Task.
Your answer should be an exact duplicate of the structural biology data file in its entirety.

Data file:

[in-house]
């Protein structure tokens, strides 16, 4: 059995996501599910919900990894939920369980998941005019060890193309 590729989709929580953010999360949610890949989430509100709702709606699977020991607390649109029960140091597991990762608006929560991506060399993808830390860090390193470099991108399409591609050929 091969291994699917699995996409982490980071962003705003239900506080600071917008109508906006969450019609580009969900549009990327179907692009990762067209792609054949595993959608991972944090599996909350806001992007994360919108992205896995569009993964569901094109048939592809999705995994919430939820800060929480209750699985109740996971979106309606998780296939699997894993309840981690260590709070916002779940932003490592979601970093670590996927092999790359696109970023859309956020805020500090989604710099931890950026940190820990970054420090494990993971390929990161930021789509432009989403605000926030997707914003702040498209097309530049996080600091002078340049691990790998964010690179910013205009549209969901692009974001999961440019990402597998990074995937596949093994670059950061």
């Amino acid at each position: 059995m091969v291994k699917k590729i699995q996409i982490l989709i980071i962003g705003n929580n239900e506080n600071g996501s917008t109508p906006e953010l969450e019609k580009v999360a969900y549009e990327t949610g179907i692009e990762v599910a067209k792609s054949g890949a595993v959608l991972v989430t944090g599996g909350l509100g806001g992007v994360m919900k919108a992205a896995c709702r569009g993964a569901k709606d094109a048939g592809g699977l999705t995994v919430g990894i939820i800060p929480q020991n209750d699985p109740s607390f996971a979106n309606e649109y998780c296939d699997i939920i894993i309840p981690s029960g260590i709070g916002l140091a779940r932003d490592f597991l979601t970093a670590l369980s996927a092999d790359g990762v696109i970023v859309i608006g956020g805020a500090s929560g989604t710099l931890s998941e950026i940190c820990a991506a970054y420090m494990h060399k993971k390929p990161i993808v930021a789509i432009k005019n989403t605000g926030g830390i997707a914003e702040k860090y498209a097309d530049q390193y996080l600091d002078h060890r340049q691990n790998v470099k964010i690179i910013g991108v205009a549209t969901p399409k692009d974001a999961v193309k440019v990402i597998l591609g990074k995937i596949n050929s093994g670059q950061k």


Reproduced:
[in-house]
């Protein structure tokens, strides 16, 4: 059995996501599910919900990894939920369980998941005019060890193309 590729989709929580953010999360949610890949989430509100709702709606699977020991607390649109029960140091597991990762608006929560991506060399993808830390860090390193470099991108399409591609050929 091969291994699917699995996409982490980071962003705003239900506080600071917008109508906006969450019609580009969900549009990327179907692009990762067209792609054949595993959608991972944090599996909350806001992007994360919108992205896995569009993964569901094109048939592809999705995994919430939820800060929480209750699985109740996971979106309606998780296939699997894993309840981690260590709070916002779940932003490592979601970093670590996927092999790359696109970023859309956020805020500090989604710099931890950026940190820990970054420090494990993971390929990161930021789509432009989403605000926030997707914003702040498209097309530049996080600091002078340049691990790998964010690179910013205009549209969901692009974001999961440019990402597998990074995937596949093994670059950061």
């Amino acid at each position: 059995m091969v291994k699917k590729i699995q996409i982490l989709i980071i962003g705003n929580n239900e506080n600071g996501s917008t109508p906006e953010l969450e019609k580009v999360a969900y549009e990327t949610g179907i692009e990762v599910a067209k792609s054949g890949a595993v959608l991972v989430t944090g599996g909350l509100g806001g992007v994360m919900k919108a992205a896995c709702r569009g993964a569901k709606d094109a048939g592809g699977l999705t995994v919430g990894i939820i800060p929480q020991n209750d699985p109740s607390f996971a979106n309606e649109y998780c296939d699997i939920i894993i309840p981690s029960g260590i709070g916002l140091a779940r932003d490592f597991l979601t970093a670590l369980s996927a092999d790359g990762v696109i970023v859309i608006g956020g805020a500090s929560g989604t710099l931890s998941e950026i940190c820990a991506a970054y420090m494990h060399k993971k390929p990161i993808v930021a789509i432009k005019n989403t605000g926030g830390i997707a914003e702040k860090y498209a097309d530049q390193y996080l600091d002078h060890r340049q691990n790998v470099k964010i690179i910013g991108v205009a549209t969901p399409k692009d974001a999961v193309k440019v990402i597998l591609g990074k995937i596949n050929s093994g670059q950061k």